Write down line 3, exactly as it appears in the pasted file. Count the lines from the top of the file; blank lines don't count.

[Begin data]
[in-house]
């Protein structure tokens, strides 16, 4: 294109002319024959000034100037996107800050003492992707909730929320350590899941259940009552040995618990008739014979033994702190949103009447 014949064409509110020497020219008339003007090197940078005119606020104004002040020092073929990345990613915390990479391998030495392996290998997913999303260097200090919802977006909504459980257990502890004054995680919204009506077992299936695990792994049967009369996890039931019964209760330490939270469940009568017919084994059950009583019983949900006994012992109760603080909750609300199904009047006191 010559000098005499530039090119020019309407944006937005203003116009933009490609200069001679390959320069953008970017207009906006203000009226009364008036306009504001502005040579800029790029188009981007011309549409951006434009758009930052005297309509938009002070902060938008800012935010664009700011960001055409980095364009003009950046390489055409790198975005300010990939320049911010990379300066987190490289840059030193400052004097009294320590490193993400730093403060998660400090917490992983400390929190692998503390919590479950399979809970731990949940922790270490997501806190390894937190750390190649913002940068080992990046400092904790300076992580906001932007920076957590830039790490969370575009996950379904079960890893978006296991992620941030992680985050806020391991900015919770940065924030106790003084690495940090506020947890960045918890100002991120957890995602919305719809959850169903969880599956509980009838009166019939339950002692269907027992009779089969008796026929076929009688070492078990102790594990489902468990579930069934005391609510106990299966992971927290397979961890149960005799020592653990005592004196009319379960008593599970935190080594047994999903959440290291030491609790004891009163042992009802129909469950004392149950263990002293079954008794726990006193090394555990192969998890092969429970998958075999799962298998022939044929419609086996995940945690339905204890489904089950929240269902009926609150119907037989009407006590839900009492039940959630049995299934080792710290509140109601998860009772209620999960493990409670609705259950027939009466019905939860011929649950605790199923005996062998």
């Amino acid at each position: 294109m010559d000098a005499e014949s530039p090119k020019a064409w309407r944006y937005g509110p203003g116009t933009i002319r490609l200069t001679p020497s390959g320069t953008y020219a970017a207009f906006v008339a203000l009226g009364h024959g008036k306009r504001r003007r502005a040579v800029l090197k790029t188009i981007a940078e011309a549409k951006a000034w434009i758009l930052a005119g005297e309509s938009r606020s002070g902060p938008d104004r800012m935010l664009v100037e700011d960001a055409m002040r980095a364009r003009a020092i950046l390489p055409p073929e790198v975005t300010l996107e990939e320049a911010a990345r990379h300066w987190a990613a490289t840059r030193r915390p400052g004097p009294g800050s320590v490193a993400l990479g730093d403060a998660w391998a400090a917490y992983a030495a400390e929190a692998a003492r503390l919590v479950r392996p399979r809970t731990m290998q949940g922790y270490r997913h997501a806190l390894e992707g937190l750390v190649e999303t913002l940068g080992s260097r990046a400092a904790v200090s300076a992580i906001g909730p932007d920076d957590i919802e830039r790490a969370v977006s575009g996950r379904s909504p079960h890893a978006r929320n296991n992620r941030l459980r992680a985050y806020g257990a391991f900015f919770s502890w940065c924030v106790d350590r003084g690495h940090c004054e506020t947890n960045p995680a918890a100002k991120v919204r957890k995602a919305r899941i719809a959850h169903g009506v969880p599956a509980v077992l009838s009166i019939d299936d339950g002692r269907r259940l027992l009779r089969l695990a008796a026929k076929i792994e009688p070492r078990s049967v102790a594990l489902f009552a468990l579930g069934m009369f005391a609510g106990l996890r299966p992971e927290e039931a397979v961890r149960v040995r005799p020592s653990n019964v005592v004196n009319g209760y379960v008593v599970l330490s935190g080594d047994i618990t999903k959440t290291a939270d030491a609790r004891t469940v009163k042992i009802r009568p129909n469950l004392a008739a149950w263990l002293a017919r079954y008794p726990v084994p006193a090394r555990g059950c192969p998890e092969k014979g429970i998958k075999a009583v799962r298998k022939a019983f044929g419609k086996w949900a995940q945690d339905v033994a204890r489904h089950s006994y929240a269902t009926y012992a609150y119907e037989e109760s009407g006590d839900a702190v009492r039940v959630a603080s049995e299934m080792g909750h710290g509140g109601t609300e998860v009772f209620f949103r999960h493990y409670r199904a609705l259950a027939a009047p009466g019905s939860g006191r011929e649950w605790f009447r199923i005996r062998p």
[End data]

């Amino acid at each position: 294109m010559d000098a005499e014949s530039p090119k020019a064409w309407r944006y937005g509110p203003g116009t933009i002319r490609l200069t001679p020497s390959g320069t953008y020219a970017a207009f906006v008339a203000l009226g009364h024959g008036k306009r504001r003007r502005a040579v800029l090197k790029t188009i981007a940078e011309a549409k951006a000034w434009i758009l930052a005119g005297e309509s938009r606020s002070g902060p938008d104004r800012m935010l664009v100037e700011d960001a055409m002040r980095a364009r003009a020092i950046l390489p055409p073929e790198v975005t300010l996107e990939e320049a911010a990345r990379h300066w987190a990613a490289t840059r030193r915390p400052g004097p009294g800050s320590v490193a993400l990479g730093d403060a998660w391998a400090a917490y992983a030495a400390e929190a692998a003492r503390l919590v479950r392996p399979r809970t731990m290998q949940g922790y270490r997913h997501a806190l390894e992707g937190l750390v190649e999303t913002l940068g080992s260097r990046a400092a904790v200090s300076a992580i906001g909730p932007d920076d957590i919802e830039r790490a969370v977006s575009g996950r379904s909504p079960h890893a978006r929320n296991n992620r941030l459980r992680a985050y806020g257990a391991f900015f919770s502890w940065c924030v106790d350590r003084g690495h940090c004054e506020t947890n960045p995680a918890a100002k991120v919204r957890k995602a919305r899941i719809a959850h169903g009506v969880p599956a509980v077992l009838s009166i019939d299936d339950g002692r269907r259940l027992l009779r089969l695990a008796a026929k076929i792994e009688p070492r078990s049967v102790a594990l489902f009552a468990l579930g069934m009369f005391a609510g106990l996890r299966p992971e927290e039931a397979v961890r149960v040995r005799p020592s653990n019964v005592v004196n009319g209760y379960v008593v599970l330490s935190g080594d047994i618990t999903k959440t290291a939270d030491a609790r004891t469940v009163k042992i009802r009568p129909n469950l004392a008739a149950w263990l002293a017919r079954y008794p726990v084994p006193a090394r555990g059950c192969p998890e092969k014979g429970i998958k075999a009583v799962r298998k022939a019983f044929g419609k086996w949900a995940q945690d339905v033994a204890r489904h089950s006994y929240a269902t009926y012992a609150y119907e037989e109760s009407g006590d839900a702190v009492r039940v959630a603080s049995e299934m080792g909750h710290g509140g109601t609300e998860v009772f209620f949103r999960h493990y409670r199904a609705l259950a027939a009047p009466g019905s939860g006191r011929e649950w605790f009447r199923i005996r062998p």